"The Navy had to come up with some money out of its [$115 billion] budget to help fund the war in Iraq and help the Army get through to the end of the 2004 fiscal year [which ended Sept. 30]," Thompson said. "The Navy's dilemma is that it has a concept of what the future looks like, but the demands of the present are so imposing that it is hard to find the money for implementing its long- term vision."
So the Navy has started its transformation by using current weapons systems to address new threats.
Reforming the fleet into smaller Carrier, Expeditionary and Surface Strike Groups instead of Carrier Battle Groups was designed to meet the types of threats. Under the strike group concept, ships in the Atlantic Ocean use joint service ranges in Florida and along the East Coast instead of the Navy's now closed range on the Island of Vieques in Puerto Rico.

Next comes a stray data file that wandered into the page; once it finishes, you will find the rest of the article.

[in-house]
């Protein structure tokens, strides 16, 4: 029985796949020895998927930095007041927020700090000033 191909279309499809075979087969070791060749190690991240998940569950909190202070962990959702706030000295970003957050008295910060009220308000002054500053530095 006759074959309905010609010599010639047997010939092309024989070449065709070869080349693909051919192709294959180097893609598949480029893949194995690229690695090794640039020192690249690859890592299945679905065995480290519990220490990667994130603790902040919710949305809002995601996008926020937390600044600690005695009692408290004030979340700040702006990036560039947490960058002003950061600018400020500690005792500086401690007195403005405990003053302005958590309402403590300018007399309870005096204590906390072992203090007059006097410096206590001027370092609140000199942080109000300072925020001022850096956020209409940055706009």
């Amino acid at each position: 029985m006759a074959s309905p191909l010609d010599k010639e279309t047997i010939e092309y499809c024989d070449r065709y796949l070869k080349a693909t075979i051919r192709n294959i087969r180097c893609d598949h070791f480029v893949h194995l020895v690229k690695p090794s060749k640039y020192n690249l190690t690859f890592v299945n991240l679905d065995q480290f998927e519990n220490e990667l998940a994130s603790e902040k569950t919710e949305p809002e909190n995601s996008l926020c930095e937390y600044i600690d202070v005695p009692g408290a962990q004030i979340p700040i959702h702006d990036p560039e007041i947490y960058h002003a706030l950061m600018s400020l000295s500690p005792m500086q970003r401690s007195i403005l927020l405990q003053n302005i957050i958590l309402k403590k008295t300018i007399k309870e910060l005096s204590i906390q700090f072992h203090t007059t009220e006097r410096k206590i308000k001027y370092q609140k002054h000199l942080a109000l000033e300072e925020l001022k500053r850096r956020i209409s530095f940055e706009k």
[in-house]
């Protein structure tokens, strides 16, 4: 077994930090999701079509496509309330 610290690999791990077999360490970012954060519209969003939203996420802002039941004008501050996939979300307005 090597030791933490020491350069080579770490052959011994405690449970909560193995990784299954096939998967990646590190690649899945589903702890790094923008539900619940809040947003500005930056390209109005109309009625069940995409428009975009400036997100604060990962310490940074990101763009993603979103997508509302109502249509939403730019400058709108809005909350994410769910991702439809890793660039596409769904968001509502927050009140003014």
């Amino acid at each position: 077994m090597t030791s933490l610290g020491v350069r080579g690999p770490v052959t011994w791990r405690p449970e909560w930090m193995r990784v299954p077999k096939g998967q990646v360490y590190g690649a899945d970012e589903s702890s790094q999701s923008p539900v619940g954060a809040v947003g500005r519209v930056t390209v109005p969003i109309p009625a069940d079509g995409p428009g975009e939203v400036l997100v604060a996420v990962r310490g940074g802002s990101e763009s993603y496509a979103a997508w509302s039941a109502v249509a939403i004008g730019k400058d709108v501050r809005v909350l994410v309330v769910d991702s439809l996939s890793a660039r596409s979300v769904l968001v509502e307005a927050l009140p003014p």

Under the Navy's Fleet Response Plan, put into motion in 2003, ships in the strike groups are ready to deploy more often. Ships are battle-ready 55 percent of the time rather than the 25 percent under the previous training cycle, the Navy's 2nd Fleet said in a news release.
"We've made considerable strides in effectively and efficiently transforming our fleet into one that gets ready faster and remains ready longer," said Vice Adm. Gary Roughead, when he relinquished command in October of Norfolk-based 2nd Fleet, which is in charge of training for Atlantic-based carriers like the Jacksonville-based USS John F. Kennedy. Roughead is now deputy commander of the Pacific Fleet.
Another move was to set up Force Net, a new wireless Web network that connects the whole fleet and allows for tapping into other government and military sources for real time information and intelligence across the globe, Thompson said.